A little time passes! And then Arthur gets word from King Rience of North Wales — remember that guy? Nobody liked him?
Seems King Rience has been making trouble in Ireland and Wales. Seems he may or may not have defeated Team Lot & Mister 100 in battle, Malory is cagey about that even though he asserted earlier that Team Lot & Mister 100 slew Rience, you may remember from Part 18. Now Malory is Mister Flippety-Floppity saying that no, Rience defeated eleven kings. Maybe not the same eleven kings as Team Lot & Mister 100, but maybe it was! Only time and further
textual inconsistencies continuity errors shocking twists will tell!
Rience’s methodology here is entertainingly novel. He tries to meet the king in battle and force his surrender, and if the king won’t ride out to battle him, he’ll just wander through the king’s territory setting serfs on fire and rustling cattle. Either way, he lays out an ultimatum: the king can either shave his beard and turn it over to Rience as a symbol of his emasculation, or else Rience will also accept the king’s severed head.
“This guy sounds like a real piece of work,” says Arthur. “No wonder everyone hates him. I should have killed him back when I rescued Leodegrace from him.”
The messenger coughs politely, as he is still waiting for Arthur’s response.
“You tell that guy that he’s an ass, and that I said so,” says Arthur. “And I’ve barely gotten old enough to grow a beard, no way I’m shaving it off for him or anyone. I’ve met Rience in battle but never had a sit-down with him, and it sounds like I dodged a bullet there. You tell him that I want him to surrender to me, although I’m not interested in any of this thinly-veiled homoerotic ritual shaving nonsense. Now get out.”
The messenger leaves, and everyone starts tut-tutting about this turn of events. Arthur writes RIENCE on his royal whiteboard in red marker, and underlines it.
“Anyone here know anything about Rience that I don’t? Raise a hand. Merlin, I am not calling on you, I don’t want to hear it.” Arthur says. “You, there, Sir… uh…”
“Sir Naram, sire,” whispers Sir Ulfius.
“Naram, right, a good man. Sorry, Naram. Didn’t recognize you there with that helmet on.”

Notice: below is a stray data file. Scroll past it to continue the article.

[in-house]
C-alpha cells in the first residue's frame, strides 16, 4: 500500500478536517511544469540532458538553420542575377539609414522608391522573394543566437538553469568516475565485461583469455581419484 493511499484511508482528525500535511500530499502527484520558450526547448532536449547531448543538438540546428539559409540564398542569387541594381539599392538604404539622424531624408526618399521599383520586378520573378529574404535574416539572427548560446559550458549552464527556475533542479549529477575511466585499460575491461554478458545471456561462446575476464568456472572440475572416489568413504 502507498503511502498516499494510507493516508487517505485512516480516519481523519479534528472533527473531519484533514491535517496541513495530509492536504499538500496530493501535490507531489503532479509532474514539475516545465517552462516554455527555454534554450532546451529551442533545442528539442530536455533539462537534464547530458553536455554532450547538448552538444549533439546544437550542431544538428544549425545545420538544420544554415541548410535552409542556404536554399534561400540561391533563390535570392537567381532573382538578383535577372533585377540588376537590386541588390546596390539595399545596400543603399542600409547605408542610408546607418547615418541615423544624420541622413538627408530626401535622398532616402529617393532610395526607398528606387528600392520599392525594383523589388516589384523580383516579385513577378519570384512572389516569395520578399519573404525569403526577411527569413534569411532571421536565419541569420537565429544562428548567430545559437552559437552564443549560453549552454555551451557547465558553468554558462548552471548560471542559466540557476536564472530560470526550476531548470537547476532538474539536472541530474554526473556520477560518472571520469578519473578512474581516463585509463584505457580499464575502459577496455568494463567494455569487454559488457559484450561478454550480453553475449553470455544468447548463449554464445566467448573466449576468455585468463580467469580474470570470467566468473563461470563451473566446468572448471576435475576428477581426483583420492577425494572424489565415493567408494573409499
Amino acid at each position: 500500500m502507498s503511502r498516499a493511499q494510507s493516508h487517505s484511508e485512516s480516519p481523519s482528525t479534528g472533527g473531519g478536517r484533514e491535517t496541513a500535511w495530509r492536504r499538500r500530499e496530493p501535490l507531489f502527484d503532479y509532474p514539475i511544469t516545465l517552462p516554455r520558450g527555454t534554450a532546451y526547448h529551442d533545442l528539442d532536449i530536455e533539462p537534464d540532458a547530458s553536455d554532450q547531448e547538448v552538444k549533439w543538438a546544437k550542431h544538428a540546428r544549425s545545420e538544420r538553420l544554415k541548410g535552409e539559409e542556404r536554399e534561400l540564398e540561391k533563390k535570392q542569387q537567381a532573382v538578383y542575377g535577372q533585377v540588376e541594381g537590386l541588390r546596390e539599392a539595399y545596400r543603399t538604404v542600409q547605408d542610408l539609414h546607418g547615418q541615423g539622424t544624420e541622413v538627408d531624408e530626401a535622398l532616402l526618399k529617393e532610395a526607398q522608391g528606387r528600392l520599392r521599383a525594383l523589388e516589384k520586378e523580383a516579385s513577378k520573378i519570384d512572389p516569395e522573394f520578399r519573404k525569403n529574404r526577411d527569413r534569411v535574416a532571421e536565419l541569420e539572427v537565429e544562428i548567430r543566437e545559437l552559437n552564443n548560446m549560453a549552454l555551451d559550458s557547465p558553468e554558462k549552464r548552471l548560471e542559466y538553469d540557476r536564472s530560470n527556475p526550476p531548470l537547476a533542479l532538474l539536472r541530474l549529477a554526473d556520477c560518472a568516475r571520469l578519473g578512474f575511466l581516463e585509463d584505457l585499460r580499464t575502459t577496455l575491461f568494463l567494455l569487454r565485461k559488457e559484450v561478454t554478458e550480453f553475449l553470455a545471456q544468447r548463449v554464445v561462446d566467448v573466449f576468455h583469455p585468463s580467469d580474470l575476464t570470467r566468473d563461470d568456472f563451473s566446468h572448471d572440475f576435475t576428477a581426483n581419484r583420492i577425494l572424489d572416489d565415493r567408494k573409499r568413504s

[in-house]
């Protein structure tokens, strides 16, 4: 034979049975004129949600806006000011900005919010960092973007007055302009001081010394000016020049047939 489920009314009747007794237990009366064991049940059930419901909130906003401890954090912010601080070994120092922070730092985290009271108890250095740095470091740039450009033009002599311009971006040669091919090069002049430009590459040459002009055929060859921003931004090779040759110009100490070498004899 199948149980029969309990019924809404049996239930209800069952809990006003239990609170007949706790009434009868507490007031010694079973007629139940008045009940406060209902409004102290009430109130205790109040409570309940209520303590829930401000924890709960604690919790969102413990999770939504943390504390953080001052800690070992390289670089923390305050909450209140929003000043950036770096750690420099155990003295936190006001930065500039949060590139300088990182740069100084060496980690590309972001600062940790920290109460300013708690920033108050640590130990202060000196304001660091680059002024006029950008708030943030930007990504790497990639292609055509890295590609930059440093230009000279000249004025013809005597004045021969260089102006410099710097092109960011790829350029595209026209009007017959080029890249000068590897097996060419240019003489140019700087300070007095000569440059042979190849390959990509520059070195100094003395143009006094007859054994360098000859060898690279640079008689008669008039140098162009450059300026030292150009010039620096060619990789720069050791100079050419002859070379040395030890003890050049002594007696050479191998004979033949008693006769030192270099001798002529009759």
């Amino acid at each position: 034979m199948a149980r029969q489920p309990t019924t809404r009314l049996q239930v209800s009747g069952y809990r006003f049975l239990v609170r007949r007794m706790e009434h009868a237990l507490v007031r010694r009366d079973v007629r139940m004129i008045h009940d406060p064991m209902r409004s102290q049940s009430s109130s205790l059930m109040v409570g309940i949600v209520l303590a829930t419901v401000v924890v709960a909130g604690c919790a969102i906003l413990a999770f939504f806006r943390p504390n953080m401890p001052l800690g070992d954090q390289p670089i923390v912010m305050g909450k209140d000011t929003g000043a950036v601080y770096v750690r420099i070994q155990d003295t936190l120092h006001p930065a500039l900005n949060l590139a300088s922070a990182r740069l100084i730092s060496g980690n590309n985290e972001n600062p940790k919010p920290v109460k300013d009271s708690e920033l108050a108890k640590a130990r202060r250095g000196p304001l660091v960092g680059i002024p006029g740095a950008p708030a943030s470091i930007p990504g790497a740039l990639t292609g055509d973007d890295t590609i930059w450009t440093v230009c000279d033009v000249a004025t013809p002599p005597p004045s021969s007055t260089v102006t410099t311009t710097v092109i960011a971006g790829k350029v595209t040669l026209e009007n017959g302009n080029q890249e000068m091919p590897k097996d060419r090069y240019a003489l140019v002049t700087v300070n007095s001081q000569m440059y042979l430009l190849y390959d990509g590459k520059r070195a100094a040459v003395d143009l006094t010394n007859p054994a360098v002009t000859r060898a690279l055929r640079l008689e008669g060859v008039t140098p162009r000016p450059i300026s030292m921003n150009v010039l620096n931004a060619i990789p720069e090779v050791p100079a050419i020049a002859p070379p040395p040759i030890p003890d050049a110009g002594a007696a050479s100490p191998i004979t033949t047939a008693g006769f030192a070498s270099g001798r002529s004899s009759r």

“I’m not wearing a helmet,” says Sir Naram.
“That’s terrific,” says Arthur. “So, you had your hand up. You know Rience?”
“Yep,” says Sir Naram.
“And? What can you tell us about him?”
“Rience, well…” Naram stares off into space, thinks about it. “He’s tough,” he finally says.
“Great, thanks,” says Arthur. He writes TOUGH on the whiteboard, under RIENCE.
“Okay, I think we’ve learned a lot today,” Arthur says. “I don’t doubt this crucial intelligence will prove key in defeating Rience, great job everyone.” He dusts his hands off, looks around. “So is that the end of Book I?”
“Not quite,” says Merlin. “I’ve got one last bit of news for you. It’s got nothing to do with Rience.”
“Am I going to like this?” asks Arthur.
“Depends. The one who will destroy you, he’s been born, not too long ago, and his birthday is the first of May,” says Merlin. “Hint, hint.”
“I feel like we’ve already talked about this,” says Arthur. “But I blocked out the details. Someone destroying me rings a bell, though.”
“First of May,” says Merlin.
“Okay, here’s what we do. We get everyone whose birthday is the first of May,” says Arthur. “All the little kids.”
“Then we load them onto a boat, and we send them away to die at sea!” cries Merlin.
“What? No,” says Arthur. “We should… um… darn it, I can’t think of a good way to end this sentence. Fine, we’ll do it your way.”
So that happens, and Arthur calls for all the boys whose birthday is the first of May to be sent to his court, which they are, all of them who live in places which have sworn fealty to Arthur, anyway. Also Queen Morgawse, Lot’s wife, Arthur’s half-sister whom he slept with, you remember? Mordred’s mother? She sends along infant Mordred, too.
All these babies show up at court, it’s so babies, totally babies, and some of them are almost a year old, some of them are a month old, some of them are less than a month old, Malory tells us (apparently he’s forgotten how birthdays work) and Arthur loads them all up on a ship and they sail off into the ocean, where they hit a rock and the boat springs a leak and it sinks and everyone aboard drowns.
Sole survivor is Mordred, little baby doom-of-Arthur Mordred, who washes ashore and is found by a kindly fisherman and we’ll hear from him again much later in the book, when he’s a sullen teenager.
When everyone hears about how Arthur took their sons and sent them off to die at sea, they get good and mad, although mostly people blame Merlin for giving Arthur such lousy advice rather than the young King himself. Since they like Arthur and they fear Merlin, they don’t rise up in revolt or complain too loudly, except for King Rience, that ass, who decides it’s a good pretext to invade, as told in BOOK TWO, the tale of Sir Balin the Thug!
On Monday I’ll give some thoughts about Book I, and then we’ll move on to Book II.